• Hi CFK! I am a South African trying to promote a cruelty-free beauty lifestyle… and trust me when I tell you options are pretty limited down here! No Sephora and limited cruelty-free brands. However, we do have Inglot. Have you heard anything further from Inglot regarding their suppliers cruelty-free policy? I currently do not use their products but would love to have them has another option. I look forward to your response and thank you for a wonderful site!

  • Hi there, I am confused: reading Inglot’s response about suppliers, don’t they say (see below) that they ask, and if the supplier either tests on animals or won’t confirm that they don’t test on animals, Inglot’s policy is NOT to use them to supply ingredients? Surely this would make them totally cruelty free?

    INGLOT: “…In case we came to know that such tests are being conducted, or if the supplier refuses to confirm that he would not test his substances on animals, we would not purchase such ingredients.”

    Can you clarify please? Thanks! Emma

  • I use this site religiously when I’m buying new products but this article is making me question this entire site now. I agree with so many of these comments on here stating that inglot is a cruelty free brand. One of the comments really hit me when it stated something to the effect of: “this is like saying that a person isn’t really vegan if they’re buying vegan products from a store that sells animal products”. So have you made sure that every single makeup brand on your cruelty free list doesn’t buy from suppliers that test other products on animals? Because if you have, that list would be significantly smaller. And the brands that have parent companies like L’Oréal, you still consider cruelty free? That just doesn’t make any sense. inglot actually puts in effort to make their company a cruelty free company and you take that away from them because they buy ingredients that aren’t tested on animals from a supplier that may or may not sell ingredients to OTHER companies that are tested on animals? And it bothers me that you say “another brand that peta deems to be cruelty free that actually isn’t”… so if you don’t trust peta then why do you rely on peta approval for other brands? A lot of your brands have that little symbol by it that is peta approved… so if you don’t trust peta to approve inglot, how can you trust any of the other peta approved brands? This just made me see how contradicting some of your information is.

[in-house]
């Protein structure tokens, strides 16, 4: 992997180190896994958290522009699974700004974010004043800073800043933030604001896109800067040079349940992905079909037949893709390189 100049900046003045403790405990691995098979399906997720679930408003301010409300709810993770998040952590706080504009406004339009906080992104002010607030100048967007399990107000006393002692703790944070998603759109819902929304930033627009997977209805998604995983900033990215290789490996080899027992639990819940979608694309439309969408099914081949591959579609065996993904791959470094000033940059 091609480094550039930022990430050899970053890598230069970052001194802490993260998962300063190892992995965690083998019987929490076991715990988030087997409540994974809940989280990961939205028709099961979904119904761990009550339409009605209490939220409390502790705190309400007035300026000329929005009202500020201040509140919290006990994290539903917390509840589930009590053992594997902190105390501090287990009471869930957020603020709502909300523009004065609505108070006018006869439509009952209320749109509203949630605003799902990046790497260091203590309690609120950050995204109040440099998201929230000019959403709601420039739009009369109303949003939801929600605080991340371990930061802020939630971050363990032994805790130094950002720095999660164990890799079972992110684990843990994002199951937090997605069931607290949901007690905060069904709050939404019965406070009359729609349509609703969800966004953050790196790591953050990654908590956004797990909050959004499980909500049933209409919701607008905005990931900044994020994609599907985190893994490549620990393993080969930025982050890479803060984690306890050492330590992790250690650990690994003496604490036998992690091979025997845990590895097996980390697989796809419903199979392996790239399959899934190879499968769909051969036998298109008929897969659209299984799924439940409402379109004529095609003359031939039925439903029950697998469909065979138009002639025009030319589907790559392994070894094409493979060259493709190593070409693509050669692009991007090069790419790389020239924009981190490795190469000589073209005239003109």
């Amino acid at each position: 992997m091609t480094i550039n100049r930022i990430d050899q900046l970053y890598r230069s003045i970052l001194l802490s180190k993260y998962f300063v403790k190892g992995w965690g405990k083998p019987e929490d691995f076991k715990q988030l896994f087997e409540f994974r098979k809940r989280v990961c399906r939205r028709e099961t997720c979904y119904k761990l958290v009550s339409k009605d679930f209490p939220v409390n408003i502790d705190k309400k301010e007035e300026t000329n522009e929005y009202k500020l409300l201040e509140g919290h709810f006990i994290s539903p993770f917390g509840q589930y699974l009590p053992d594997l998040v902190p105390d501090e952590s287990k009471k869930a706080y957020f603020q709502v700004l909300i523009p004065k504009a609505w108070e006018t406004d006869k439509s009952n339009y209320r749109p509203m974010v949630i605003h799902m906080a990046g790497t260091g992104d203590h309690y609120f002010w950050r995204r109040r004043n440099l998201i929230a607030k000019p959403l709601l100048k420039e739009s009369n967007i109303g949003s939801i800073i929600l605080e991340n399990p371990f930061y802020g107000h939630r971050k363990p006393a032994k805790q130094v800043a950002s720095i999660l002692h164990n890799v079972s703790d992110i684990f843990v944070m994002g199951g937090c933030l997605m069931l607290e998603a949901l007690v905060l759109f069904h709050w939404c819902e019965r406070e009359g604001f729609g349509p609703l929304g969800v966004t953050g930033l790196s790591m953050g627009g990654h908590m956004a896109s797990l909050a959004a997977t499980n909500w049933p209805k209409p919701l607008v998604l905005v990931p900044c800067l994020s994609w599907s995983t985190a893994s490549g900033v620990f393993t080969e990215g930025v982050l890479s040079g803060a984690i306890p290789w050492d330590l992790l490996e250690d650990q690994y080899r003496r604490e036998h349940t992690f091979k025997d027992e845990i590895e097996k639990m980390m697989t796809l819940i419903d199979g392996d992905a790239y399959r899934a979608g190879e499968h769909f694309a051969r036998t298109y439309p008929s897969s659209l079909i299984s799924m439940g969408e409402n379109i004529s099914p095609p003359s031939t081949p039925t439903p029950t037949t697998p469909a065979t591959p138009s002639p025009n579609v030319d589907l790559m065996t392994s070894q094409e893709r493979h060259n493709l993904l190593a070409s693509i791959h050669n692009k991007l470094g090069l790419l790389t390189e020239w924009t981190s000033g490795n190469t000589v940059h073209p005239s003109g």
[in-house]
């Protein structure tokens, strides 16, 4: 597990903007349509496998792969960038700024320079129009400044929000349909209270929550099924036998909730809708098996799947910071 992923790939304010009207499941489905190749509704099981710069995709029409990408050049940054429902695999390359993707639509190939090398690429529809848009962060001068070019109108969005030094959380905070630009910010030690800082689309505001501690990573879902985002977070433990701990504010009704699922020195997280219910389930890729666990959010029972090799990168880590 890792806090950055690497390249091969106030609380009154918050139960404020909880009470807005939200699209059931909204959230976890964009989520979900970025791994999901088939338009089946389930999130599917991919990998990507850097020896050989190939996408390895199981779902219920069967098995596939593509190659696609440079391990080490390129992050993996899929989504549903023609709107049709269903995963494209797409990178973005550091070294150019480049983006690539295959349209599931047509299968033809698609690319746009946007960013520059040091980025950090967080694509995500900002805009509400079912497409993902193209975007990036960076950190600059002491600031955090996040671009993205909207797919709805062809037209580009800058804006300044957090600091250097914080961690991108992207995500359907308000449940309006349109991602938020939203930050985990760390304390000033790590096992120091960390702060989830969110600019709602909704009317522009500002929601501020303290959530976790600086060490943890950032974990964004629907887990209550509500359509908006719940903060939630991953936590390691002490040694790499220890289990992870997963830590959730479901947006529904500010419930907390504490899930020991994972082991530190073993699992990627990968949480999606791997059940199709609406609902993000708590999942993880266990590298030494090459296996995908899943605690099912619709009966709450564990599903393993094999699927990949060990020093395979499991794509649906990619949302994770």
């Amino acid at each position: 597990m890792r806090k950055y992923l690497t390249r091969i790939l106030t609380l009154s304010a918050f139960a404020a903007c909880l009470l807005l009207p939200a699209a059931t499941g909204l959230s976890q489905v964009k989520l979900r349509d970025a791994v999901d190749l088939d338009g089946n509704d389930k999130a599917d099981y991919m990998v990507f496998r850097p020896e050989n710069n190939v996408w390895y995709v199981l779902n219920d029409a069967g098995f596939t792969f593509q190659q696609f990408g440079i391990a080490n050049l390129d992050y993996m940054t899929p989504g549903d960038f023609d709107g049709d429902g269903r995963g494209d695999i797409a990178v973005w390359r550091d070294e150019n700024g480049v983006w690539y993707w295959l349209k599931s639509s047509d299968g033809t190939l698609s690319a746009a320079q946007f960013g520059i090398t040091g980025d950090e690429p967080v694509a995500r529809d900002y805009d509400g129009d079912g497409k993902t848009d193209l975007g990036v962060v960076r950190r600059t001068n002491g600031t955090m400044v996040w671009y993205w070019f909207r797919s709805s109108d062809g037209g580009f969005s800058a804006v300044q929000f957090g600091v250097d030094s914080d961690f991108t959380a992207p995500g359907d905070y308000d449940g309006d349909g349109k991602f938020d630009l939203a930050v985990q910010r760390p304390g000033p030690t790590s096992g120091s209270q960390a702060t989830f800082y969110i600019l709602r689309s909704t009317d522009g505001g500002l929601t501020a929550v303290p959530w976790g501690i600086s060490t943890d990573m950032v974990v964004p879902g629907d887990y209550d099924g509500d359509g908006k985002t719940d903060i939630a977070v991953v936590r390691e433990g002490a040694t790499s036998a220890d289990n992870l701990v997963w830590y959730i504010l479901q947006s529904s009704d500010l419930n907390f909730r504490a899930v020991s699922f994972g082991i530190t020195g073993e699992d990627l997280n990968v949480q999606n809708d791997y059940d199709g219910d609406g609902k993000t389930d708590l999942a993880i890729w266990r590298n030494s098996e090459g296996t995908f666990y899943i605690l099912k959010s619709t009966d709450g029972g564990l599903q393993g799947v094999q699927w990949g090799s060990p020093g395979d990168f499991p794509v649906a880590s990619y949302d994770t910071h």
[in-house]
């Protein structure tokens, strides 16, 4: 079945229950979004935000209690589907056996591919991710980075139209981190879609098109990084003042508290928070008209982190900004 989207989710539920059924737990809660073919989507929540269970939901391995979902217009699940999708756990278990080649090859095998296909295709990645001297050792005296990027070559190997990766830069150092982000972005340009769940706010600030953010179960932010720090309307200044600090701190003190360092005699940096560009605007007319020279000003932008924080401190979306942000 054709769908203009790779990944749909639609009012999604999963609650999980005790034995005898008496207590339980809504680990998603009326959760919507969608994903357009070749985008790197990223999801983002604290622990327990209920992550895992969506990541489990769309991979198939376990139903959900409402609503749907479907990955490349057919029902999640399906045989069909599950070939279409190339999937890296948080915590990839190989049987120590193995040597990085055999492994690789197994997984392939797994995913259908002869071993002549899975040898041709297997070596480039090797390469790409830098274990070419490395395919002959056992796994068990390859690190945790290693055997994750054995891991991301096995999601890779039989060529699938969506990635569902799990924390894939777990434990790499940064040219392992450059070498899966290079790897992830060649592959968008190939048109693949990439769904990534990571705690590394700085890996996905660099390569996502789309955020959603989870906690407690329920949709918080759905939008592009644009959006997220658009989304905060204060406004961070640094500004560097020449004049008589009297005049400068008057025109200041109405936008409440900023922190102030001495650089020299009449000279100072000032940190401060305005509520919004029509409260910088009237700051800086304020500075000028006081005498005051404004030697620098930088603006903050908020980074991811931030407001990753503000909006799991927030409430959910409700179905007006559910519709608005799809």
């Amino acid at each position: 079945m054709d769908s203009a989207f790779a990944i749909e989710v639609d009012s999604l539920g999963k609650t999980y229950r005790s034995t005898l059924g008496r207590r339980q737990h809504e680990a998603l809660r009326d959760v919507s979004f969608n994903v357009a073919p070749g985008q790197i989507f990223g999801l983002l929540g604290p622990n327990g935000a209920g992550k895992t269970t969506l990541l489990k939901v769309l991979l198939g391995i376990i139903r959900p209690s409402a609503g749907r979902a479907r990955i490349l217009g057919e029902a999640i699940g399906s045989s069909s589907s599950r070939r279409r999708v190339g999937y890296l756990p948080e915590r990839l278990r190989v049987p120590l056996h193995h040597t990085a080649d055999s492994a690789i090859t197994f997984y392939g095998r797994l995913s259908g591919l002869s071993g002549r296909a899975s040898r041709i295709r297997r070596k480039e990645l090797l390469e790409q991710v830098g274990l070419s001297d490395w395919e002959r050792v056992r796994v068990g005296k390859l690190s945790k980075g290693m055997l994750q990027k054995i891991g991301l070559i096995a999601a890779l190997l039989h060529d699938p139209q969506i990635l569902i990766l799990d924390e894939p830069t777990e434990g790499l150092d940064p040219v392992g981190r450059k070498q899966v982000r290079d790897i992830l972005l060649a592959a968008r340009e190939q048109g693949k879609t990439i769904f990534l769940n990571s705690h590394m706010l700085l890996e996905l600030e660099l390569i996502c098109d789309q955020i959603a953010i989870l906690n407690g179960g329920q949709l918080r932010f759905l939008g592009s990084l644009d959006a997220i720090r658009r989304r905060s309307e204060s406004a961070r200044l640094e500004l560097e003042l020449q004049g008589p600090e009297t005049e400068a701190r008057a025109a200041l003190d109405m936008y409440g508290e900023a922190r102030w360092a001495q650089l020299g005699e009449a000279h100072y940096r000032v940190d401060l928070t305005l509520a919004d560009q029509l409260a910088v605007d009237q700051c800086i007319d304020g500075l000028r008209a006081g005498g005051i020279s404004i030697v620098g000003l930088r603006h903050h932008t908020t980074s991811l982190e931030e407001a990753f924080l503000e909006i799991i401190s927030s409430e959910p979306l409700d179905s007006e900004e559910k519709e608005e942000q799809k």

• Hi suzi, while I do not agree with your conclusion, thank you for the detailed info which helped me form my own opinion! You’re my no.1 zource on cruelty free cosmetics, thank you so much!

  • Hi! I recently learned that in Europe animal testing in cosmetics is illegal. I also learned from a friend that Inglot is in fact a polish company. Would that make it, by default, illegal for Inglot makeup to have anything testing by animals being sold? Please let me know! Please feel free to email me if you have any further information, and the time to pass it on personally.

    • Just to add to it- I know you mentioned earlier they are a Euro company- what I don’t understand is if animal testing is illegal across the board, how their suppliers would be able to do anything through the legalities, to clarify, if they in fact did test on animals. Since it is testing that is illegal, not selling products that test. Sorry if this is confusing- I myself am very confused! ^^’

  • I must say that I do not agree with this article. This is tantamount to saying that a vegan should never buy their groceries from a shop which also sells animal products. Just because you shop there doesn’t mean that you are supporting the meat or dairy industry. In fact it actually encourages the store to sell more vegan products when they see that a larger percentage of their sales go towards vegan items. This is what Inglot are doing. By choosing to only by cruelty free products from their supplier they are encouraging their supplier to produce more cruelty free items.

    • I agree with this statement and the same could be said for those of us who shop at Sephora and Ulta. Although I only buy cruelty free/vegan brands from Sephora, to use your logic I wouldn’t receive your cruelty free/vegan consumer status since I’m purchasing from Sephora and they sell in China which means their own product line is not CF (again even though I don’t buy the Sephora line) and who stocks other non CF brands like Dior, Guerlain, and now NARS etc even tho I don’t buy them. I only buy CF brands like Hourglass, Ilia and Bite at Sephora but to use your logic I’m not a cruelty free consumer because I purchase from company that is not exclusively cruelty free in all products they sell and not just the ones I purchase.

  • Oh, VERY bad word–I LOVE Inglot’s matte eyeshadows!
    Is Art Deco a good alternative?
    It’s so difficult to find matte eyeshadows in a good selection of shades.
    There just HAS to be a cosmetics company out there that has a conscience *and* makes good products!
    Right?

    • hello Girl! Just ignore this article and keep using Inglot! It is the least valuable article I have ever read! Inglot CLEARLY states that they do not test on animals etc. Facts are facts. Suzi looks for a hole in the whole and she tries to accuse inglot of being unfair towards customers. If you read answers several times you see that inglot is doing its best for animals and customers. Every single answer by inglot is a clear answer. Suzi wrote article that is NOT PROFESSIONAL!